Starting a Family Winery

Roger and Conch

Conch, Donna and I also had to develop our working relationship. He as the winemaker, keeping in mind his first responsibility is to his employer, with Donna and me as his cellar rats. To call this a juxtaposition of our relationship is an understatement. Do we have it all worked out? I don’t know, only time will tell if we get over all the bumps in the road. Family working relationships can be a perilous maze.

So we are here in Sonoma getting ready for our first harvest or virgin vintage, as I like to call it. I’m in the vineyards every few days checking ripeness and fruit quality, like I know what I am doing. I’m calling winemaker friends and bugging them with basic questions and to be honest, they all have been so helpful. The collegiality of winemakers is very rewarding.

If you have ever dreamed of the wine life or wondered if the realty of following your dreams could live up to the expectations…then follow along on our wine-stained adventure and we can find out together. Am I scared… yeah and it feels good!

Dec 022013
 

Wine Blogger Roger Beery of Bacchus and Beery – Interview

I was excited to be interviewed by the premiere European Food and Fashion website, Webflakes. So if you wanted to know a bit more about the guy behind Bacchus and Beery…Here you go.

Roger Beery

Wine Blogger Roger Beery from Bacchus and Beery

This week we introduce you to Roger Beery who, along with his wife Donna, started the wine blog Bacchus and Beery, which is dedicated to tasting, enjoying, discovering, and of course, just drinking wine. 

They started their love affair with wine back in college and it is now a shared passion in their family, with both their son and daughter working in the industry. 

With years of experience, Roger is now a self-appointed Wine Evangelist spreading the Gospel of the Grape – from sharing an interest with lifelong friends to passing down his family’s passion to their children. Continue reading »

Oct 022013
 

Lower cholesterol When we visited Valentin and Nanette Humer of Salute Santé! Grapeseed Oil in their office and processing facility on the outskirts of Napa, CA, I never thought I’d leave offering myself up as a medical guinea pig. Our intent was merely to introduce ourselves to the culinary benefits of grapeseed oil. Little did I know that this delicious all natural waste-product of the wine harvest would dramatically lower my bad (LDL) cholesterol, lower my triglycerides and improve my good (HDL) cholesterol in just a few weeks. Read on for my amazing stats.

The husband and wife team of Valentin and Nanette started Salute Santé! in 1995 creating cold-pressed extra-virgin grapeseed oil and grapeseed flour. These products have won numerous awards and have become the favorites of many celebrity chefs, including Charlie Trotter and Michael Chiarello. Chiarello even offers Salute Santé! single variety grapeseed oils along with their Gluten & GMO-free grapeseed flour in his acclaimed Napa Style Catalog. Continue reading »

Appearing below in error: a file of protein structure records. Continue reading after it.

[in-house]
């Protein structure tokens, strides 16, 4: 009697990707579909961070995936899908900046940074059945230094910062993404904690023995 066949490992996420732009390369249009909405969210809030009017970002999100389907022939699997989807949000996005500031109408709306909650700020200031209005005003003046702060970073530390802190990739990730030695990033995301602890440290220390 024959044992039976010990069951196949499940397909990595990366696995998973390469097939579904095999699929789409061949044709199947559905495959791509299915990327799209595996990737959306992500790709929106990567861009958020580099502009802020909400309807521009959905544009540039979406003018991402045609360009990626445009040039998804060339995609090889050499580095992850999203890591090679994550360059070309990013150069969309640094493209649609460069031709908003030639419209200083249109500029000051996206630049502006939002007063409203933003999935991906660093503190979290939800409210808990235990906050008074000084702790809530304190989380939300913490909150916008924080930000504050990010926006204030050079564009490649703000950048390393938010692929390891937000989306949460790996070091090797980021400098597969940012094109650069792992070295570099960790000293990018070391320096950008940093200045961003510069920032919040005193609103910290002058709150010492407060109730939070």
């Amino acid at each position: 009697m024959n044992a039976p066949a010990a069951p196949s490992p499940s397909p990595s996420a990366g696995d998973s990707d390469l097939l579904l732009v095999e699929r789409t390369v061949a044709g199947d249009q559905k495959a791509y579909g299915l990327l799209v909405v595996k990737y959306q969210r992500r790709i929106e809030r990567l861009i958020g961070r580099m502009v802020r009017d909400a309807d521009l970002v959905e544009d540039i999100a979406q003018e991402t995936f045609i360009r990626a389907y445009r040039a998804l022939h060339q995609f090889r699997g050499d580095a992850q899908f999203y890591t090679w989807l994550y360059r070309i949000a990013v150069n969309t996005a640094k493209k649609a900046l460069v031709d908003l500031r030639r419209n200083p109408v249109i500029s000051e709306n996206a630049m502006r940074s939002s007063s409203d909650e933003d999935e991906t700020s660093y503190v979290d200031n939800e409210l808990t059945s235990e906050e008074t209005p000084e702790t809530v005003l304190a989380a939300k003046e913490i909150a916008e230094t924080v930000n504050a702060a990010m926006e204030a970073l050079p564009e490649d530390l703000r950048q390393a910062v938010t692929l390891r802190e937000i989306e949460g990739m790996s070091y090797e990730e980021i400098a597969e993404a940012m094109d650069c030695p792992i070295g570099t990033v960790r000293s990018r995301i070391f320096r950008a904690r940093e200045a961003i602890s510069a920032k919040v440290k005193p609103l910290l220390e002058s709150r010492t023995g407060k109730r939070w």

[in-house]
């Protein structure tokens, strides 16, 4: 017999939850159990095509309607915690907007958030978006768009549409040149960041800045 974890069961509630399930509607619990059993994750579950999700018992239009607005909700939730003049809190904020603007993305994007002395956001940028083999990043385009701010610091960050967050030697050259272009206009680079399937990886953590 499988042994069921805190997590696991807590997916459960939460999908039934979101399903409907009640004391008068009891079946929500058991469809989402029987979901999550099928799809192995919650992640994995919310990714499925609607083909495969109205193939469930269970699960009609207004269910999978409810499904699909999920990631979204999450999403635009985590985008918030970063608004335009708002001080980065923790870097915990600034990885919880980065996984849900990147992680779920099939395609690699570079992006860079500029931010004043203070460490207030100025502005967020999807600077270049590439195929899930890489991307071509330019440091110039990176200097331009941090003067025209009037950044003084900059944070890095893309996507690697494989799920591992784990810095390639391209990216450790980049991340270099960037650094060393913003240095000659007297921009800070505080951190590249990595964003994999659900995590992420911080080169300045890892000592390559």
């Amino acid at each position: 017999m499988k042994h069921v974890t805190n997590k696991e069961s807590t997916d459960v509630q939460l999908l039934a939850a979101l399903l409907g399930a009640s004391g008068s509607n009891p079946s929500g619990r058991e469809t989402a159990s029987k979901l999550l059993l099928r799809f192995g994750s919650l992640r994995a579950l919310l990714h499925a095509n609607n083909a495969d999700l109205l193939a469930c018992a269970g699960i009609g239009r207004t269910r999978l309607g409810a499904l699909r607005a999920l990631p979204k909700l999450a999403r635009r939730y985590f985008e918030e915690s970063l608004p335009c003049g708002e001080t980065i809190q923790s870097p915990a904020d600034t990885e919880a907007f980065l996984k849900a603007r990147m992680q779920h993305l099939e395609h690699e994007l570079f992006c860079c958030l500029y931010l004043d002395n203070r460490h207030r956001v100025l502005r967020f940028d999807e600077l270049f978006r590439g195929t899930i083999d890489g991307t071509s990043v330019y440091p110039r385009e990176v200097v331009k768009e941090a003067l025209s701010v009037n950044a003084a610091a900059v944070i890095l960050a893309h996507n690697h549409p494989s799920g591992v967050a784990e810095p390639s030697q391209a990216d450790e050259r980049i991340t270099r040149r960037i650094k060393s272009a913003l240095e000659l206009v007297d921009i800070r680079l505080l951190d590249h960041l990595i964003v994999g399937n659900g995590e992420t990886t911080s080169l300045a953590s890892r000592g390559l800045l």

Jul 272013
 

It’s peculiar the songs that pop into your head and when they choose to take up residence. In this case the tune was an 80’s British pop dance hit I never really liked. But as you will see the song may have been more prophetic than I ever would have imagined.

Strolling through Vertine

Strolling through Vertine

On the fifth day of our 2013 Italian adventure, we drove five hours from the quaint town of Alba in the Piedmont region of northwest Italy to the renaissance era Tuscan town, Gaiole in Chianti, deep in the heart of Tuscan wine country. The route was mostly along the Autostrade (Italian highways) so the driving was easy in our rented blue Peugeot, even though I had been warned by many about driving in Italy. The only real challenge came as we approached picturesque Gaiole. Both our GPS and Goggle Maps kept routing us along dirt roads across the Tuscan hillsides in a 10 mile loop, never being able to locate our B&B. Continue reading »

Mar 182013
 
Musings on the death of Chateau Montelena’s Jim Barrett
and the movie Bottle Shock
Courtesy of Chateau Montelena

Courtesy of Chateau Montelena

We were saddened this weekend to learn of the death of Jim Barrett, founder – Chateau Montelena, just outside Calistoga in the northern end of Napa Valley. Barrett was 86 years old. His son, Bo, who now runs Montelena said of his father; “He was a tough and loving man who will be greatly missed at home, at the winery and throughout the Napa Valley. My father bought Chateau Montelena in 1972 and has worked hard every day since to grow the best grapes and produce the best wines. My dad died of a life well lived.”

Though we never met Jim Barrett, he was a positive influence in the our lives. To honor this Napa Valley legend, my wife and I settled into our leather couch with a bottle of Chateau Montelena Chardonnay and watched again, the movie Bottle Shock. For those few wineauxs who have not seen the film, it is based (some say loosely) on the story of Chateau Montelena, the father – son relationship between Jim and Bo Barrett and the coming of age of Napa Valley…in the Age of Aquarius. All this the result of a sparsely attended blind Paris wine tasting, where some of the most renown French wine palates, much to their surprise, voted Chateau Montelena’s 1973 Chardonnay and Stag’s Leap Wine Cellar’s 1973 Cabernet Sauvignon superior to the more respected French competition. Continue reading »